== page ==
Retrato de Gala con turbante (Portrait of Gala with Turban)

Salvador Dalí

Figueras, Girona, Spain, 1904 - 1989
  • Date: 
  • Technique: 
    Oil on canvas
  • Dimensions: 
    56 x 50 cm
  • Category: 
  • Entry date: 
  • Register number: 
  • Salvador Dalí Bequest, 1990

Enigmatic, elegant, cultured, a freethinker and free spirit, Elena Ivanovna Diakonovan – the real name of the Russian woman known as Gala Dalí – was, above all else, the painter’s inseparable companion and muse. Embodying the concept of the Surrealist woman, she was initially branded as manipulative by some Salvador Dalí biographers, while other subsequent studies saw her as the first “post-modern heroine”, as a silent advocate, through her life and circumstances, of equality for the female sex. In his autobiographical work Confesiones inconfesables (The Unspeakable Confessions, Bruguera, 1975), Salvador Dalí evoked his first encounters with Gala: “I had just found my kindred spirit. […] Gala listened to me. She adopted me. I was her newborn, her child, her son, her lover, the man for her to love. She opened the sky to me and we both sat upon the clouds, far from the world.” Moreover, he wrote: “I love Gala more than my mother, more than my father, than Picasso and even more than money”. Dalí outwardly displayed this devotion by painting her time and again, and went one step further as he signed his works by adding the name of his beloved to his own name. On canvas his wife took on the different roles undertaken in her relationship with her husband, for instance in works like El Ángelus de Gala (The Angelus of Gala, 1935, The Museum of Modern Art, New York) and One Second Before the Awakening from a Dream Provoked by the Flight of a Bee Around a Pomegranate (c. 1944, Museo Thyssen-Bornemisza, Madrid). In this portrait from the Museo Reina Sofía, Gala is conveyed as the complete focal point of the work, her face silhouetted against a totally neutral black background that is devoid of any motif that could distract the viewer as they contemplate the scene’s true heroine. On this occasion, her watchful eyes appear primed to detect any potential danger that could pose a threat to Dalí.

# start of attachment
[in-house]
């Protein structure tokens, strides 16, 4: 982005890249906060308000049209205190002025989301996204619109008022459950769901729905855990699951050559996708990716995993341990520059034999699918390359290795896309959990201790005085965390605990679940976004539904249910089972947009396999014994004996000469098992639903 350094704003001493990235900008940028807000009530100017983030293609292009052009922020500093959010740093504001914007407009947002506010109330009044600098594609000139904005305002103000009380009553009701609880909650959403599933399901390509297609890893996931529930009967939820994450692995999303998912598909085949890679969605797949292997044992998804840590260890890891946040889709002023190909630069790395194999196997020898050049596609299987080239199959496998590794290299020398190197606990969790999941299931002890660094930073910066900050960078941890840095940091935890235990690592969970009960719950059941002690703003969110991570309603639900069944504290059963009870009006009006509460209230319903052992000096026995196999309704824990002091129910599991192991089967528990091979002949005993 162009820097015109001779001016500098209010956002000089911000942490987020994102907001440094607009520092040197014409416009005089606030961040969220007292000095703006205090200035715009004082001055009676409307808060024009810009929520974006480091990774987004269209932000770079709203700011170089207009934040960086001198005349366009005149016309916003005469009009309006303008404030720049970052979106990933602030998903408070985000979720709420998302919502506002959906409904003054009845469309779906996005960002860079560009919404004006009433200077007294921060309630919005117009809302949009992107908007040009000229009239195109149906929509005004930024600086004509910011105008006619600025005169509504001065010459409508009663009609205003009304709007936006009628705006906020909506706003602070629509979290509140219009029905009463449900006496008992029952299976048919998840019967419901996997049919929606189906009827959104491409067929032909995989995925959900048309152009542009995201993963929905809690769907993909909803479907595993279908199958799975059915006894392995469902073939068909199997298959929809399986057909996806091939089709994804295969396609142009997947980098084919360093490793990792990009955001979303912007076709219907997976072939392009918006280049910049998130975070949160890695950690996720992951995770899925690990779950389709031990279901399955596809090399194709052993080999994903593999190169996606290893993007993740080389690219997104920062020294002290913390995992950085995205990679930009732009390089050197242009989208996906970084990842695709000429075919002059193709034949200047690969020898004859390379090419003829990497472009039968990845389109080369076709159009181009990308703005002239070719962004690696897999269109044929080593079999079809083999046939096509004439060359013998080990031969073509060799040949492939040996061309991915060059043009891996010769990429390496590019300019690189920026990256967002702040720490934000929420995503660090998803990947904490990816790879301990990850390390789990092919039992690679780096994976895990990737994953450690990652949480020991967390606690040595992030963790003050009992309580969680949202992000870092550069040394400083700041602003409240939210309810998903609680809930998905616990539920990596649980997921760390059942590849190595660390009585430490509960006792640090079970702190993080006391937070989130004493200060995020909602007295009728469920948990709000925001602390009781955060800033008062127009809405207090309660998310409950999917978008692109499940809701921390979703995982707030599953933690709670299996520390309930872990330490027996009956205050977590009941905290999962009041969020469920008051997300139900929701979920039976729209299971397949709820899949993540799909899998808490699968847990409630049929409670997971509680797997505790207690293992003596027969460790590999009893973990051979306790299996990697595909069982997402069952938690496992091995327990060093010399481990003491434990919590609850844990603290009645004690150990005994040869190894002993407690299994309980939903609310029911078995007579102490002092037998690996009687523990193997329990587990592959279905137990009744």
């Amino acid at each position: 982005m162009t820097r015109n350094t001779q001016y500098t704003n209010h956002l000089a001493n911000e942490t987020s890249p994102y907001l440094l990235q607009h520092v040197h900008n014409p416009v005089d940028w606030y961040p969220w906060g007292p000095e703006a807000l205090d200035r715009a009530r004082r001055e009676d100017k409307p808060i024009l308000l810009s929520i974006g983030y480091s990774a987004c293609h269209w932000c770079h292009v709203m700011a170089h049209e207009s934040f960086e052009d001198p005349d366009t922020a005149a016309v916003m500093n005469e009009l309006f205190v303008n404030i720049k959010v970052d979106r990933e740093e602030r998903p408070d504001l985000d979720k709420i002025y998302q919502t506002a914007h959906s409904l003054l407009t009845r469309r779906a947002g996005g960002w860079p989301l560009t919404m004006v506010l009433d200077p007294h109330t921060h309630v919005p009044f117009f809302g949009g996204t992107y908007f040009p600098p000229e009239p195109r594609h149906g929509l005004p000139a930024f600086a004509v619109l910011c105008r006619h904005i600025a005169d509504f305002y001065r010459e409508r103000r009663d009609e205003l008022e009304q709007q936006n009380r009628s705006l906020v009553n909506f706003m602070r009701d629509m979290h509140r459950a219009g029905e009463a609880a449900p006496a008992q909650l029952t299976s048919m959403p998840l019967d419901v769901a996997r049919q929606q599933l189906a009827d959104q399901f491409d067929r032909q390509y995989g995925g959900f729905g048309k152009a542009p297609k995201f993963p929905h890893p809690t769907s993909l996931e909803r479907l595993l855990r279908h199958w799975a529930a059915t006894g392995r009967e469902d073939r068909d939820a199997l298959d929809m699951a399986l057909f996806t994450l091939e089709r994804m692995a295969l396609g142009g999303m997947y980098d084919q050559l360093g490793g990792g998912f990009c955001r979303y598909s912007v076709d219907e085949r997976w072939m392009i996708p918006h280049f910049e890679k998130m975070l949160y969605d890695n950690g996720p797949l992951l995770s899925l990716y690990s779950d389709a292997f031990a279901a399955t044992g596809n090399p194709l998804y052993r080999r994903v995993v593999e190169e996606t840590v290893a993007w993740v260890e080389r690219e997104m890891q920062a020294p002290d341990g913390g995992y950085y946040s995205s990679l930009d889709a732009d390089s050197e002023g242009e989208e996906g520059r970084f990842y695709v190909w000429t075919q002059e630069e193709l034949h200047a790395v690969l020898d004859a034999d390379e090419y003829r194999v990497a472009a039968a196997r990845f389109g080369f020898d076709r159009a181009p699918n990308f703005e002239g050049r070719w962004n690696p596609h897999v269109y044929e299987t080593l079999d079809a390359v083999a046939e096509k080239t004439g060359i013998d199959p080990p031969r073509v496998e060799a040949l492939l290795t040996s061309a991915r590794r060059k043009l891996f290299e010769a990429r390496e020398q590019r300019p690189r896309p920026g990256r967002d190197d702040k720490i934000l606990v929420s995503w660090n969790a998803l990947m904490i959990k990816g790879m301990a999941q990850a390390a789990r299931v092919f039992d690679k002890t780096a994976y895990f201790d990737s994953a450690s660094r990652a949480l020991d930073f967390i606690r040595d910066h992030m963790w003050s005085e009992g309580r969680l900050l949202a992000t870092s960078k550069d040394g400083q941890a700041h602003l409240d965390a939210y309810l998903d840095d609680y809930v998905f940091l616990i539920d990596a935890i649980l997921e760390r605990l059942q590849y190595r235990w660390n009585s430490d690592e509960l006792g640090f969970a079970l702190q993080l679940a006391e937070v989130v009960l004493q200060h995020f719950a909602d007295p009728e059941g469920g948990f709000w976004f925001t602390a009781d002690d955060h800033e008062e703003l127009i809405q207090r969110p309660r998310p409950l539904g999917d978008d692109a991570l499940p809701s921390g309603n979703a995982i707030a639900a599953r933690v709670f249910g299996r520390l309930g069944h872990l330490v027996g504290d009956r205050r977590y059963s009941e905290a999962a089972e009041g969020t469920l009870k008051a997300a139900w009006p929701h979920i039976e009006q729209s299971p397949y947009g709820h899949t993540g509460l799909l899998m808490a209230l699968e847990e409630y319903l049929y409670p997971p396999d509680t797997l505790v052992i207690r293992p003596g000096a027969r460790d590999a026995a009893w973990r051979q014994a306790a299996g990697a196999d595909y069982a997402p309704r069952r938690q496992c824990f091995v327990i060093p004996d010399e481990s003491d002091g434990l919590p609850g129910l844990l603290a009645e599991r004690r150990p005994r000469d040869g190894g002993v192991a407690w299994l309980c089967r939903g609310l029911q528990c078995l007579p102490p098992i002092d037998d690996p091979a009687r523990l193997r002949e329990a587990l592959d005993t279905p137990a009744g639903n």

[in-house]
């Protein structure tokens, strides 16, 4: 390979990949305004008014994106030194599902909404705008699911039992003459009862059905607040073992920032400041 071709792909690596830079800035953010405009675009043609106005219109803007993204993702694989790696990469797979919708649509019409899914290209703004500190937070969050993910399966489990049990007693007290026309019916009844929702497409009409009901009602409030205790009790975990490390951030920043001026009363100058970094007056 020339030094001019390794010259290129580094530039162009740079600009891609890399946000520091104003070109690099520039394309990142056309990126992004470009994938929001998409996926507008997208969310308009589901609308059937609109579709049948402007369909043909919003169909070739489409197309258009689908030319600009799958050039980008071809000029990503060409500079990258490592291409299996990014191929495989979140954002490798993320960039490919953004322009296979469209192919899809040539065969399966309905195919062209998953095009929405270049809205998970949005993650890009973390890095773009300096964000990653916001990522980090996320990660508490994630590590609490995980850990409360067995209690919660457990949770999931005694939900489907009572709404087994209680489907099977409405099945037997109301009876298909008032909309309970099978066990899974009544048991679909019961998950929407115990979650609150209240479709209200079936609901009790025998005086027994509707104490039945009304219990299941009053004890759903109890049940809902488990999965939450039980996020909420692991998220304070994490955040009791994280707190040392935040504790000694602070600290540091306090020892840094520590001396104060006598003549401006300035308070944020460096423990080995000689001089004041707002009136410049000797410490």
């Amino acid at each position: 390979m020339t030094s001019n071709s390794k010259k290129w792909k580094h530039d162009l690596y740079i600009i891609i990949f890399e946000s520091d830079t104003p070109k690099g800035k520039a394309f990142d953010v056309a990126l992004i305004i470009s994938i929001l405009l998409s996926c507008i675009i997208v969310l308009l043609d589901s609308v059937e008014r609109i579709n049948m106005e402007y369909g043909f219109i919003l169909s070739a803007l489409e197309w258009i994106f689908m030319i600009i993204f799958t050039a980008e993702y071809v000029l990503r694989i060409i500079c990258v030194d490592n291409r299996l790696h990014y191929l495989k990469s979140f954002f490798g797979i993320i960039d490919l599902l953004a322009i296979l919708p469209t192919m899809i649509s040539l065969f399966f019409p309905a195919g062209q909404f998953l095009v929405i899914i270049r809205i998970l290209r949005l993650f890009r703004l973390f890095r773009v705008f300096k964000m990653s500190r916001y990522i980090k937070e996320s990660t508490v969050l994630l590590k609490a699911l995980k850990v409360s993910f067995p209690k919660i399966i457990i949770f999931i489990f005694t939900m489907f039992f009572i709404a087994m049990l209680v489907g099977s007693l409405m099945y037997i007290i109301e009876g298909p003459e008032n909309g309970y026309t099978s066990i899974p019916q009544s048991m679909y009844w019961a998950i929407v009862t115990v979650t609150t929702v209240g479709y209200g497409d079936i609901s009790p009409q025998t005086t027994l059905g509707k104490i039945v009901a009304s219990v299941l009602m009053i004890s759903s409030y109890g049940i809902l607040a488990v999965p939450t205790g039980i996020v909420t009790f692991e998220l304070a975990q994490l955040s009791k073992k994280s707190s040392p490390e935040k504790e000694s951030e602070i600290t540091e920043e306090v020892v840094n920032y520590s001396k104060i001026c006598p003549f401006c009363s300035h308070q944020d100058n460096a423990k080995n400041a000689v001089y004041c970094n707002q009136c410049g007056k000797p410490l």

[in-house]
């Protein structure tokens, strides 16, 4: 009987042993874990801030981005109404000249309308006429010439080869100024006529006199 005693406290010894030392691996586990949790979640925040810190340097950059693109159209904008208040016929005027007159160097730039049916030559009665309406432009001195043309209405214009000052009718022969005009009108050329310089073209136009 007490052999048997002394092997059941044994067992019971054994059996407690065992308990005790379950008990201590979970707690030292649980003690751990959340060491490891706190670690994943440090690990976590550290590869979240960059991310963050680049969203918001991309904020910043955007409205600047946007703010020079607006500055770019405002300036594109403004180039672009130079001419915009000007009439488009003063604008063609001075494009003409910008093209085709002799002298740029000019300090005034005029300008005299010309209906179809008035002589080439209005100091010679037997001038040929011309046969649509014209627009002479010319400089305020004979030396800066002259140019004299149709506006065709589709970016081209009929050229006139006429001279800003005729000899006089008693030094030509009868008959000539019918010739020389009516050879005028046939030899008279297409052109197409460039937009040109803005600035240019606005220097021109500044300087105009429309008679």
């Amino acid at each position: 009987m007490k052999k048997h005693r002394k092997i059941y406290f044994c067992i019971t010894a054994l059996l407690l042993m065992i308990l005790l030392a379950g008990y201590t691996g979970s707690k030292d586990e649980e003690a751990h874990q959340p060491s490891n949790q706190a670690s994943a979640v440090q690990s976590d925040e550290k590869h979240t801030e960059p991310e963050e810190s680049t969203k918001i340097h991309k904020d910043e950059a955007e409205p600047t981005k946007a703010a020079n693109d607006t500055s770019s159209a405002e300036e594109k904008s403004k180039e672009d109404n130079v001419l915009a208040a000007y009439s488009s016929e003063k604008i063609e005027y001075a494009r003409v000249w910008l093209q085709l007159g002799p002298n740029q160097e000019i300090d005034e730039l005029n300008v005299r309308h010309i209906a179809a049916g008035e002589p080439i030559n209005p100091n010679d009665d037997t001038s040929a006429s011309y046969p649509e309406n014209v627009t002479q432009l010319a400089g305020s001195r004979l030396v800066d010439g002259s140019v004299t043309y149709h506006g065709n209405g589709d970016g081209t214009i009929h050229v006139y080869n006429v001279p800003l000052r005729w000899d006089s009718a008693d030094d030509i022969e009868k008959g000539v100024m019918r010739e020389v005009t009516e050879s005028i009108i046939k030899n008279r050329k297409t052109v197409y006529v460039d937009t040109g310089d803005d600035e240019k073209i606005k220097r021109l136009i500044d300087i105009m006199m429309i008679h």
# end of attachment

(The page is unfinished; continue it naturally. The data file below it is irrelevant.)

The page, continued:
Paloma Esteban Leal